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Summary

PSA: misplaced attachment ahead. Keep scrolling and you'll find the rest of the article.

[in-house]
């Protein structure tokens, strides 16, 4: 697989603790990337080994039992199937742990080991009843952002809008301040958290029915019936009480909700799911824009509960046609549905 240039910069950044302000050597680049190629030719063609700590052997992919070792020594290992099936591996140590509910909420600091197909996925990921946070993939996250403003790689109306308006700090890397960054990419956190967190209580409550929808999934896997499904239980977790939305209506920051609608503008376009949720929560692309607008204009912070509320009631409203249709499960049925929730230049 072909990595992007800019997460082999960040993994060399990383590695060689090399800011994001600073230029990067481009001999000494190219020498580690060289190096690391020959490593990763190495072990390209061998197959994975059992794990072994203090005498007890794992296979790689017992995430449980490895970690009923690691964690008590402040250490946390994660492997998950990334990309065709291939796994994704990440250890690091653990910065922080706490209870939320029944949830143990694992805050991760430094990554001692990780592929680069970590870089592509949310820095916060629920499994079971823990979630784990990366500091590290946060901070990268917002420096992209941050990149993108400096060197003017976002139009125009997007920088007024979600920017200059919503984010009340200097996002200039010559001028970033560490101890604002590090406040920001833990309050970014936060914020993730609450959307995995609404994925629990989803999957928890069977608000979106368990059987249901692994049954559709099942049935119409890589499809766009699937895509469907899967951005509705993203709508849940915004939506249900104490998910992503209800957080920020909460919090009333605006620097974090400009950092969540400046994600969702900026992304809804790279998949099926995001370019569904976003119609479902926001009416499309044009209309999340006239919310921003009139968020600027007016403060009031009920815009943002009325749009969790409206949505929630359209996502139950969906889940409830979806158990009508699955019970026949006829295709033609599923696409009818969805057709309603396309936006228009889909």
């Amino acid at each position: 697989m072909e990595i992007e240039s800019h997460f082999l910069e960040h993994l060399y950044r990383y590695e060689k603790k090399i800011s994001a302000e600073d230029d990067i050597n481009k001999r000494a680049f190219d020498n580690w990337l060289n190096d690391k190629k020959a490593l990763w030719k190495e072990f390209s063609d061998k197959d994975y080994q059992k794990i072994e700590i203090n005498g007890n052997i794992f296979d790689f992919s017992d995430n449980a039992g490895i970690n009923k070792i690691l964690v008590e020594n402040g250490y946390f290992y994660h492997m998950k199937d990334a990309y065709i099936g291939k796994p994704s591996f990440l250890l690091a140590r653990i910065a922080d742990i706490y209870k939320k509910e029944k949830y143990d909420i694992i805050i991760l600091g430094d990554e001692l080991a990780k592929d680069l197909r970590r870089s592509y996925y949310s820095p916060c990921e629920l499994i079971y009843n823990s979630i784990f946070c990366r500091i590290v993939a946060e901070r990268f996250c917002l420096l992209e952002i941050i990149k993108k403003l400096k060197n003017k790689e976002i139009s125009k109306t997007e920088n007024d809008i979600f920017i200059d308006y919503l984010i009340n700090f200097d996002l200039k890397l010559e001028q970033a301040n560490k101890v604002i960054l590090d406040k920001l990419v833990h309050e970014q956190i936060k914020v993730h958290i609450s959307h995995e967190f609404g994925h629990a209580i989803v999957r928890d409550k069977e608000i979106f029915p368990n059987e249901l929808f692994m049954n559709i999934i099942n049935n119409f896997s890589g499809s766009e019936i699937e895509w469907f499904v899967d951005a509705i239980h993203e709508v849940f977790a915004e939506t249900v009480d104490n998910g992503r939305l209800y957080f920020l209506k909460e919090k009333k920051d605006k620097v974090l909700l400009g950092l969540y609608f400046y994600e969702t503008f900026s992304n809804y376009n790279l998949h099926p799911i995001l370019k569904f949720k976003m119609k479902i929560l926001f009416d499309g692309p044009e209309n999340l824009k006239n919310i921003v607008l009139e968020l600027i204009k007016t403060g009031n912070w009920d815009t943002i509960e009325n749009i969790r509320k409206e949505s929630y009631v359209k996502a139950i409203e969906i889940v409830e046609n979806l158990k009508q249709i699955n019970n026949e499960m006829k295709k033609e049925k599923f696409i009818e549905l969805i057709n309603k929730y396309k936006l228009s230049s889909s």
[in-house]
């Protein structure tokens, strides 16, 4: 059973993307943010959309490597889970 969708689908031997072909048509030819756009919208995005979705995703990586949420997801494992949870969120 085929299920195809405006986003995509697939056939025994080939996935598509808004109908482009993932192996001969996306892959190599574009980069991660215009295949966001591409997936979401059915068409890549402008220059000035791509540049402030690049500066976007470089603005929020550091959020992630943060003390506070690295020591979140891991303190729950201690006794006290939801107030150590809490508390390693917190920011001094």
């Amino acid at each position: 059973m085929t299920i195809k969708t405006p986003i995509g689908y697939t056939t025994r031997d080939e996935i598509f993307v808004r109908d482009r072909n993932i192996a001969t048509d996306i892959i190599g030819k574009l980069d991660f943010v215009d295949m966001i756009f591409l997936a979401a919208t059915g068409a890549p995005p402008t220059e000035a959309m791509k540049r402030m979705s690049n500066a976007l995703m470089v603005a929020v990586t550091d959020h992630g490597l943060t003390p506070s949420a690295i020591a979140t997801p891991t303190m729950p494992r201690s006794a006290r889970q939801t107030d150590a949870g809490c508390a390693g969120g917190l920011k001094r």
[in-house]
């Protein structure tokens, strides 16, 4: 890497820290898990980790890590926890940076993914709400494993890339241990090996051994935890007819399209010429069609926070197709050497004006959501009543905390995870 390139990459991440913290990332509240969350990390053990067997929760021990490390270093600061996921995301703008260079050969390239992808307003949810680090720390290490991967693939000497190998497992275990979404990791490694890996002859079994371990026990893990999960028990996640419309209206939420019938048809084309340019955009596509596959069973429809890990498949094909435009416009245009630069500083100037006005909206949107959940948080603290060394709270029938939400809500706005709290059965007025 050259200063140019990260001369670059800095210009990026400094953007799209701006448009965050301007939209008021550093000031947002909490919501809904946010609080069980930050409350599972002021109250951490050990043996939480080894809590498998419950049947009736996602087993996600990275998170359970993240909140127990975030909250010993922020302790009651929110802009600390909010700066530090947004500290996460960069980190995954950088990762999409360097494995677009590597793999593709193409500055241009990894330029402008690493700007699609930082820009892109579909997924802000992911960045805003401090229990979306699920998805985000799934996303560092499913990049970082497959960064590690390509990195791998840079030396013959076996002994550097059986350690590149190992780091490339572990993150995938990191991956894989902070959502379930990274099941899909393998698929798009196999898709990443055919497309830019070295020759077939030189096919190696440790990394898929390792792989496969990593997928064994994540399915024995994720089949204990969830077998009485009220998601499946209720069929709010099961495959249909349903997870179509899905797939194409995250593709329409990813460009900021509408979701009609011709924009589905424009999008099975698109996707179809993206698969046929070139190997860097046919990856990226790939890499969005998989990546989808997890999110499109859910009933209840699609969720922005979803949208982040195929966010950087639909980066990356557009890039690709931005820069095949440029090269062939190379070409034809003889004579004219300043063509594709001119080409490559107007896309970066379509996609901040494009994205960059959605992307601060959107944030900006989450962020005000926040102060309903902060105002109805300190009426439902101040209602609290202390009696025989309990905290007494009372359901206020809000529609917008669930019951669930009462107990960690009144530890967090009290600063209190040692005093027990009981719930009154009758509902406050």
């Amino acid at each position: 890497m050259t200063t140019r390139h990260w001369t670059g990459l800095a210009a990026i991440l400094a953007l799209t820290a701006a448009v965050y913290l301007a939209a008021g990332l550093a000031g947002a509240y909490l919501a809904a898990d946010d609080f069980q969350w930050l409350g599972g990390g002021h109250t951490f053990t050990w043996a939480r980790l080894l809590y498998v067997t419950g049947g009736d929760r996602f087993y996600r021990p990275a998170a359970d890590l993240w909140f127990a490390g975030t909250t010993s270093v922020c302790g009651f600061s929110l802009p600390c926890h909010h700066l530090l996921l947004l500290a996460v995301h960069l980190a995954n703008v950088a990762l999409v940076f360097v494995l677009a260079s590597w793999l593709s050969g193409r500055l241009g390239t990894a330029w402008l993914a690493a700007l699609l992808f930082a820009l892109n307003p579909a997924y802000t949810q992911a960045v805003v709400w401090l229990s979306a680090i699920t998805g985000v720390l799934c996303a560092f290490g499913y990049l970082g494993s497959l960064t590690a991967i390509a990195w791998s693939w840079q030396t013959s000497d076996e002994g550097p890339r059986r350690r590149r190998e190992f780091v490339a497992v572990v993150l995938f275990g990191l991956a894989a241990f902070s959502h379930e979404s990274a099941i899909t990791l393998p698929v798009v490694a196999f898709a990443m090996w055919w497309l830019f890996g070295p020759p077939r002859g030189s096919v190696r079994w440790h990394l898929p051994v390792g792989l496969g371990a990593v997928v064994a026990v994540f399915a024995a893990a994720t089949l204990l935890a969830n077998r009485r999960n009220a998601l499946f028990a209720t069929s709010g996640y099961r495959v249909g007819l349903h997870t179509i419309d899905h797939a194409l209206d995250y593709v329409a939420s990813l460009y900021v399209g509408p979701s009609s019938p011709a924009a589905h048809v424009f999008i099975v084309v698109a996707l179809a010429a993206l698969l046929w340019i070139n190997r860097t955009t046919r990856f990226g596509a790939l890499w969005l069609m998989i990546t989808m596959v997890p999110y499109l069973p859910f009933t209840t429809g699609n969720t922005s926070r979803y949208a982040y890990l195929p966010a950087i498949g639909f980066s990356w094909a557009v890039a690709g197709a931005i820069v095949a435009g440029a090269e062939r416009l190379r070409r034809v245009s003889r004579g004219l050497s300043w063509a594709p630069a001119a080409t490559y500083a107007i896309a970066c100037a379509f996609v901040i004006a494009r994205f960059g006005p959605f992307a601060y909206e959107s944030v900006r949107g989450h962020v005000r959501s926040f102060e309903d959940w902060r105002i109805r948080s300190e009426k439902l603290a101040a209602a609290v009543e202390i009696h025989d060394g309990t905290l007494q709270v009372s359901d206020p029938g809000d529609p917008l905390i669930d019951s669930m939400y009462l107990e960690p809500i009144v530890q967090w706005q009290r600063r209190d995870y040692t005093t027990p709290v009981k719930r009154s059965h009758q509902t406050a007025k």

Many hemipterans are associated with symbiotic bacteria, which are usually found intracellularly in specific bacteriomes. In this study, we provide the first molecular identification of the bacteriome-associated, obligate endosymbiont in a Gondwanan relict insect taxon, the moss bugs (Hemiptera: Coleorrhyncha: Peloridiidae), which represents one of the oldest lineages within the Hemiptera. Endosymbiotic associations of fifteen species of the family were analysed, covering representatives from South America, Australia/Tasmania and New Zealand. Phylogenetic analysis based on four kilobases of 16S–23S rRNA gene fragments showed that the obligate endosymbiont of Peloridiidae constitute a so far unknown group of Gammaproteobacteria which is named here ‘Candidatus Evansia muelleri’. They are related to the sternorrhynchous endosymbionts Candidatus Portiera and Candidatus Carsonella. Comparison of the primary-endosymbiont and host (COI + 28S rRNA) trees showed overall congruence indicating co-speciation the hosts and their symbionts. The distribution of the endosymbiont within the insect body and its transmission was studied using FISH. The endosymbionts were detected endocellularly in a pair of bacteriomes as well as in the ‘symbiont ball’ of the posterior pole of each developing oocyte. Furthermore, ultrastructural analysis of the Malpighian tubules revealed that most host nuclei are infected by an endosymbiotic, intranuclear bacterium that was determined as an Alphaproteobacterium of the genus Rickettsia.